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Mutilated Dolphins Washed up on our Shores

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Contributor:
Rob West
Rob West

Another mutilated Hector’s dolphin found washed up on a beach has been reported to conservation group Forest & Bird. Its abdomen had been slashed with a knife.
 
The dolphin – found on Moeraki Beach in Otago on January 21 – is the latest case of deliberate mutilation of endangered native Hector’s dolphins.
 
The dolphin is part of an increasing trend for mutilated Hector’s dolphins to be found.
 
Forest & Bird late last year obtained under the Official Information Act a record of 36 cases of dolphins found mutilated since 1980, including five cases from the 1980s, 14 cases from the 1990s and 17 cases since 2000. This new reported mutilation brings the tally to 18 since 2000 and 37 cases overall.
 
A Massey University pathologist who autopsied the dolphin reported that its wound was inflicted after death, but could not confidently say the dolphin was fishing bycatch.
 
Forest & Bird Marine Conservation Advocate Kirstie Knowles says it is feared that mutilations may be inflicted by unscrupulous fishers who have accidentally caught Hector’s dolphins in their nets and are trying to hide the evidence by cutting up the dolphins and burying the body parts or letting them sink.
 
Forest & Bird wants to see a nationwide ban on set nets, which are used to catch fish in coastal waters where Hector's dolphins live. The small dolphins get tangled in the nets and drown.
 
Hector’s dolphins also get caught and drown in fishing trawl nets. An Otago resident in January filmed a fishing trawler off Moeraki with two Hector’s dolphins riding its bow wave. The close contact the dolphins have with fishing boats shows the importance of Ministry of Fisheries observers on board boats in waters where Hector’s dolphins live.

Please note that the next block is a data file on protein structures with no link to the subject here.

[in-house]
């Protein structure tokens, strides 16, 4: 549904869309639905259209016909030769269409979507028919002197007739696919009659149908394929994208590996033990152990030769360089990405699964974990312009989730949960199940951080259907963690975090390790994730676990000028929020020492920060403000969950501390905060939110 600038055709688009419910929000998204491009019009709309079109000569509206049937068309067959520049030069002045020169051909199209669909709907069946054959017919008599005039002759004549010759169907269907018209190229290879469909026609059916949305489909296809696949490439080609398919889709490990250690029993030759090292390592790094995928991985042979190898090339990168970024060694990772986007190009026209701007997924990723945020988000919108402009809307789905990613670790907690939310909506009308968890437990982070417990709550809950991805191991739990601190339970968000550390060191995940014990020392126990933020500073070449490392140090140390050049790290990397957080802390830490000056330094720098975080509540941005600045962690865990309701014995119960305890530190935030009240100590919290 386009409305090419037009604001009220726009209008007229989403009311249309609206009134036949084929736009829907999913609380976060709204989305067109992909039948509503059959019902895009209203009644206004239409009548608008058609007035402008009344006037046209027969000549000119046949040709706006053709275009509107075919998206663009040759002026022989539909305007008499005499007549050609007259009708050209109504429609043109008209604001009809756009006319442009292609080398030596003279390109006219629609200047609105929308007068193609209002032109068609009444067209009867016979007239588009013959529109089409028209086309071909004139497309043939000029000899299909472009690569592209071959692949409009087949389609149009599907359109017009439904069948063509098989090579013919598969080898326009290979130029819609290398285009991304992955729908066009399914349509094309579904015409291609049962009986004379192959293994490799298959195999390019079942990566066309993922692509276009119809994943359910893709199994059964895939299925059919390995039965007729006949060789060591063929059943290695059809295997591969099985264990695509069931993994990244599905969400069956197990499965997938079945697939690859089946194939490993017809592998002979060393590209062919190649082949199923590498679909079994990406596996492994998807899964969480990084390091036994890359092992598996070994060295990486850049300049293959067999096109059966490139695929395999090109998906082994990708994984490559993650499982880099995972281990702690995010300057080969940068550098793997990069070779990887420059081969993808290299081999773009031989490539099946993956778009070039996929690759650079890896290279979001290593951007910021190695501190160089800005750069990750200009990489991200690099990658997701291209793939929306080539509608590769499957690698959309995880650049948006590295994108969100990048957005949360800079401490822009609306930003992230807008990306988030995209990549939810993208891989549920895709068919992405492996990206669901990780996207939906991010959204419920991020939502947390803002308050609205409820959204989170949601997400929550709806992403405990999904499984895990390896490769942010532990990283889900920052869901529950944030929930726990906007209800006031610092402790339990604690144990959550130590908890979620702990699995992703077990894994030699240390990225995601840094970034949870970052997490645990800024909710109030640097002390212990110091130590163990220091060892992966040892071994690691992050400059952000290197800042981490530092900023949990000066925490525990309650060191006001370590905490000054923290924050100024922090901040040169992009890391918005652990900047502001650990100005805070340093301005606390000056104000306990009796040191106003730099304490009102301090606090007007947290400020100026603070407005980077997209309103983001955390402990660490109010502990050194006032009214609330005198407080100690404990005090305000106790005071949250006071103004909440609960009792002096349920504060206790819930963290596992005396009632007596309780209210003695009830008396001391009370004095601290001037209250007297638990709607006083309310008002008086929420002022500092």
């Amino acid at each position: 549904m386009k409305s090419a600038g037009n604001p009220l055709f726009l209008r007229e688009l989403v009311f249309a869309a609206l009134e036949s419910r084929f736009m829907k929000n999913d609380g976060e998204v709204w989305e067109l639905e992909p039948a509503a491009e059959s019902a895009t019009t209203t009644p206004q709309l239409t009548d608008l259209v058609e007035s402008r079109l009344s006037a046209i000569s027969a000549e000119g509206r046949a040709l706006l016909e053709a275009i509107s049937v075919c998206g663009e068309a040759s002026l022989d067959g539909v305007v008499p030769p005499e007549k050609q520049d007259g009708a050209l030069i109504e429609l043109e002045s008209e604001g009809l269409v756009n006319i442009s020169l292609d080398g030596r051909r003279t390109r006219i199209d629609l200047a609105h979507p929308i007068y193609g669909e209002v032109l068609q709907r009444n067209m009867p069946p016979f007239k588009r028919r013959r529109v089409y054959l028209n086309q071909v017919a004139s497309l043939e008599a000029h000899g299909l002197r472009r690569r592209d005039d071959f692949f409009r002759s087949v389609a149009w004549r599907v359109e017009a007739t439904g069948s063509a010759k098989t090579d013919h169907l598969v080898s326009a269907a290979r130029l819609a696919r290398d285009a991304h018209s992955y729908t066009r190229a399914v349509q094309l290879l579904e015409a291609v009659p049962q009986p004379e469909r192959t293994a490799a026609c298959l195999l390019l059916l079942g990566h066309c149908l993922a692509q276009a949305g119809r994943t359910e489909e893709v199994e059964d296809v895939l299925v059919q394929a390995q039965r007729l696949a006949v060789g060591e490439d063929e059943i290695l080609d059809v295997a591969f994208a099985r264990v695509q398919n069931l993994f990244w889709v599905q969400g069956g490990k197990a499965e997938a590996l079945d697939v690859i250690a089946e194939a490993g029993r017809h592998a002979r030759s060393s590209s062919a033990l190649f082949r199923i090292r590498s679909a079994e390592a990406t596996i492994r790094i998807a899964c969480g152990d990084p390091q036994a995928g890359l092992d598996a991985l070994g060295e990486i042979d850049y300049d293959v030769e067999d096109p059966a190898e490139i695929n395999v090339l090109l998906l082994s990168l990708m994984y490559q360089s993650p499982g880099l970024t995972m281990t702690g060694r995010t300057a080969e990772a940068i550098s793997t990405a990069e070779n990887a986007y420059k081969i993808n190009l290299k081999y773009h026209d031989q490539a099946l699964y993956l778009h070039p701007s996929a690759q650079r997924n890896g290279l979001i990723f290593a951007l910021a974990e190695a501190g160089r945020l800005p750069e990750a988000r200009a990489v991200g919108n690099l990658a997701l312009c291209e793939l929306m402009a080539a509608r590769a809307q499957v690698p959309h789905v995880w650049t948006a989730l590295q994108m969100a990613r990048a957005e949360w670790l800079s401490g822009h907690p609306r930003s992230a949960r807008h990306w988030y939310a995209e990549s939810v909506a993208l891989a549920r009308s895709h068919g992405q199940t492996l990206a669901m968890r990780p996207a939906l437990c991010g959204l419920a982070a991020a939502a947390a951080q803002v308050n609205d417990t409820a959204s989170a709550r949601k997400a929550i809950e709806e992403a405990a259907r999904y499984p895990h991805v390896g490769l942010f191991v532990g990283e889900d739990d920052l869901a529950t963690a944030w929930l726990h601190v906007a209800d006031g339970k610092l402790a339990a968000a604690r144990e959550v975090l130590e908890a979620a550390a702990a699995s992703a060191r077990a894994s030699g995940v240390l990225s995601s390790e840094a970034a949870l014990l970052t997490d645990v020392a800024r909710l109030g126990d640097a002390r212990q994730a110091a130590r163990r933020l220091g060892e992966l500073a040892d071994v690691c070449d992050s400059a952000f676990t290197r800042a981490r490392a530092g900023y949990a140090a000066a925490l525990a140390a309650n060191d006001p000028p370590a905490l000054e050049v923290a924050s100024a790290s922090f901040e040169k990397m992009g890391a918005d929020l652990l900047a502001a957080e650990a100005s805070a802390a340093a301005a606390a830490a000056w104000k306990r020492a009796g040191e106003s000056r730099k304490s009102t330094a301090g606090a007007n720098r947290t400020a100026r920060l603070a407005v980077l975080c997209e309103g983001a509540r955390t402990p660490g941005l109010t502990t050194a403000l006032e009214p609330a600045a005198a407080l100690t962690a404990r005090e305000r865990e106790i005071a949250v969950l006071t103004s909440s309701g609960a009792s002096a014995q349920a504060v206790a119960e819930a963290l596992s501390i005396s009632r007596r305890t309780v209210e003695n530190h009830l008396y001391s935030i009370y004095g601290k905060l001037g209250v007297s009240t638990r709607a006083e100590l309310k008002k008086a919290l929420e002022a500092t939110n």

Hector’s dolphins are an endangered species.  A sub-species, Maui’s dolphin, numbers just 111 individuals, and is critically endangered.
 
Last May the government announced measures to protect Hector’s and Maui’s dolphins, including marine mammal sanctuaries and bans on set netting in the coastal waters where the dolphins are most often found.
 
Five commercial fishing companies have legally challenged the fishing measures, and the High Court will hear the case in April. Meanwhile, an injunction is in place so commercial set net fishing can continue in some areas where Hector’s and Maui’s dolphins are found.
 
Forest & Bird urges people to report illegal fishing activity to the Ministry of Fisheries.

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